COUNTERING extremism is not an easy job, but the state’s lack of resolve makes it even more complex and challenging. The resolve to stand up to extremism should draw its strength from the Constitution and the socio-ideological constructs of state and society. Mere rhetoric or a statement — such as the one issued by Prime Minister Imran Khan on Wednesday — cannot manufacture that much-needed and much-awaited resolve unless the state is willing to review the social contract.
Recent state-led and independent policy discourses on countering extremism have emphasised addressing the key question of religion, which is integral to the issue of identity in Pakistan. The state has outsourced both religious and national identity narratives to different religious actors, who use them to expand their influence in society.
The state believes that religion can unite the nation and can create a cohesive society. However, religious actors exploit this notion to promote their own goals and motives, which are largely embedded in their sectarian and religious strands. That is why religiously motivated outfits, including their political wings, have not only failed the state’s ideological project but have also undermined the common good of society. The common good stands for a community’s sustainability — for the good of all, including its weakest and most vulnerable members.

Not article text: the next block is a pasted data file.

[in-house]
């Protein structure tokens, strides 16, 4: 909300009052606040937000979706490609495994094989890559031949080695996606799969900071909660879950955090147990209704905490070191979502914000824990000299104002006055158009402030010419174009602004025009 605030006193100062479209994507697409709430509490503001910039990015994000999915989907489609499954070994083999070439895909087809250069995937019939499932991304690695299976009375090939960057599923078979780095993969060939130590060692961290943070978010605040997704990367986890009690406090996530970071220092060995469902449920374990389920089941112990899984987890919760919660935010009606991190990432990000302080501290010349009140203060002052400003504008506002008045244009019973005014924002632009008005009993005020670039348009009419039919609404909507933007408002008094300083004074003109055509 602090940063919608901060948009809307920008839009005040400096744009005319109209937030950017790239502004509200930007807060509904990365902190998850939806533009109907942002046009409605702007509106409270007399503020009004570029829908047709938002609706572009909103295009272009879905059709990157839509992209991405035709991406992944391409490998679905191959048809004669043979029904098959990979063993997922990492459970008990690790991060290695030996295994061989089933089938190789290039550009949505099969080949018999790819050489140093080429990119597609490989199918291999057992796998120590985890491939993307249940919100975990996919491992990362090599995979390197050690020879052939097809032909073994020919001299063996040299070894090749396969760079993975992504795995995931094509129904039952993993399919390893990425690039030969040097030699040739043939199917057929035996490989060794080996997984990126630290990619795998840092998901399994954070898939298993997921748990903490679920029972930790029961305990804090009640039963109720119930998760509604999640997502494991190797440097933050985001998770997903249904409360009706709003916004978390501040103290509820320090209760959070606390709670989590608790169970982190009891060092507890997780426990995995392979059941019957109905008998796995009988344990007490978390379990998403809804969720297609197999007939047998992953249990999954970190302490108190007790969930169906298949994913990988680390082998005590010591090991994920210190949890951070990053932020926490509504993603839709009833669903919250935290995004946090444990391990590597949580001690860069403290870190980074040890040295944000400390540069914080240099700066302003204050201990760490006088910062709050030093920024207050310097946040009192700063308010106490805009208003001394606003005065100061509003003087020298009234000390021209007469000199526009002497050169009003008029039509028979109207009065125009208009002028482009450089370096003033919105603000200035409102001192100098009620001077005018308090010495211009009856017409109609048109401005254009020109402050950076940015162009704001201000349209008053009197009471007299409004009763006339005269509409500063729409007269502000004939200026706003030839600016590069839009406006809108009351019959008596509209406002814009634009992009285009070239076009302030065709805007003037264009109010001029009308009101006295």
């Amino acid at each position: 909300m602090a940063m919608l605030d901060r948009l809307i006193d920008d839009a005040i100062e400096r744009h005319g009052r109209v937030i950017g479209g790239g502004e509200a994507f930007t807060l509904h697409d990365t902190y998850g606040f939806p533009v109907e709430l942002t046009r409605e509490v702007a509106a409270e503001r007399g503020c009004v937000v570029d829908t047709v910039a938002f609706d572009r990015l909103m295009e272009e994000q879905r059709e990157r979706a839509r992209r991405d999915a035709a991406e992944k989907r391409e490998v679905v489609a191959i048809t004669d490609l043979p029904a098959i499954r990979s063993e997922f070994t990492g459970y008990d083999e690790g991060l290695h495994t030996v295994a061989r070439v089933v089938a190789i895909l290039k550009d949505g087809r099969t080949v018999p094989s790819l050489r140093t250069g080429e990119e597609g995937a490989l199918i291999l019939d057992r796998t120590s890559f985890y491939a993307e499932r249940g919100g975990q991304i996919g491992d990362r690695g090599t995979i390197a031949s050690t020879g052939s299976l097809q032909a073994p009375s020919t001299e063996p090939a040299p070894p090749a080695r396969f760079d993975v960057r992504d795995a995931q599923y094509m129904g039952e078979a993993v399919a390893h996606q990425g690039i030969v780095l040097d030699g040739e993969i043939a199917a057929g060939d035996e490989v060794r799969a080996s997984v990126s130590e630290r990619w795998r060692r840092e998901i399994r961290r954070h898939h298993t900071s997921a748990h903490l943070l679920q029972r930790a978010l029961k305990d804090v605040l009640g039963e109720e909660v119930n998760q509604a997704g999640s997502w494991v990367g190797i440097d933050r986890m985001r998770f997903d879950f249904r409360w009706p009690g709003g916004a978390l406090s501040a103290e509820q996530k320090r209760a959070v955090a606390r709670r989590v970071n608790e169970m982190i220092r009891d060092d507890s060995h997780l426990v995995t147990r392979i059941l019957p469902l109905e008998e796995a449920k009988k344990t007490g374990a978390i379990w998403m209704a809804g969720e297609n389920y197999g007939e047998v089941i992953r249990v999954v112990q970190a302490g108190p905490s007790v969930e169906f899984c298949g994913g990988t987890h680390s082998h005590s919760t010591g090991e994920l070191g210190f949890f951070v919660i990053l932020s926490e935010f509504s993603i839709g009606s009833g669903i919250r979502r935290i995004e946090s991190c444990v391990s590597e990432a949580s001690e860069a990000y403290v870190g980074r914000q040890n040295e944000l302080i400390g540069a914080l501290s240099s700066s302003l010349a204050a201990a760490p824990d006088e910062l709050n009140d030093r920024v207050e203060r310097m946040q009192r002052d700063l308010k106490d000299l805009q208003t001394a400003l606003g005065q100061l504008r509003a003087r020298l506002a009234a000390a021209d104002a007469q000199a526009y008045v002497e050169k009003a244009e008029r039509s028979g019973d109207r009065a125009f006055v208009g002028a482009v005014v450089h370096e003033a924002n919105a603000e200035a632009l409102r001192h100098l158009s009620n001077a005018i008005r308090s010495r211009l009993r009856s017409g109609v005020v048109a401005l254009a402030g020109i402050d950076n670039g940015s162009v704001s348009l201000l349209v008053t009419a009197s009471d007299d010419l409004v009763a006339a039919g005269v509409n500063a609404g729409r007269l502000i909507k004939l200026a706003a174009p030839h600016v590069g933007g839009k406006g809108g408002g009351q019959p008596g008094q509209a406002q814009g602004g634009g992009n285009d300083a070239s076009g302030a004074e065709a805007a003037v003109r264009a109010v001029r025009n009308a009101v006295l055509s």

More than religious groups’ exploitation of the ideological design of the state, it was the state’s insistence to keep using them to achieve its different purposes that has created this dilemma. In the process, the state outsourced this national project even to sectarian groups, with their own lethal hate agendas. This attitude expanded the threshold of tolerance for hardliner religious groups among almost all institutions, from political parties to security institutions.
State appeasement only provides oxygen to extremist groups, increasing their bargaining power.
This is the main reason for Pakistan’s higher level of tolerance for extremism and extremists compared with other Muslim countries, ranging from Indonesia, Bangladesh and Central Asian states to Turkey. In these countries, religious groups cannot hold the system hostage or control the national narrative. These states invest in religious scholarship, and do not promote certain religious groups.
Pakistan is also caught up in the fallacy that it can manage and control extremist groups, despite the bitter experiences of the past. Extremism cannot be managed to keep it at a certain level, not by any means.
There is historical evidence to suggest that the appeasing attitude of the state only provides oxygen to extremist groups and increases their bargaining power to increase their influence. The banned sectarian group Sipah-i-Sahaba Pakistan can be taken as an example; at times it enjoyed the state’s appeasement because of the changing sectarian outlook of the region and internal political designs of the establishment. The group had political ambitions, too, and remained part of the provincial government in Punjab in the early 1990s. A single vote of the SSP head helped Gen Musharraf instal a regime-backed government in 2002. The SSP founders were famous for their furious sectarian speeches. It later gave birth to many violent groups, including the deadliest sectarian terrorist group, Lashkar-i-Jhangvi, which is still a big security challenge for the country.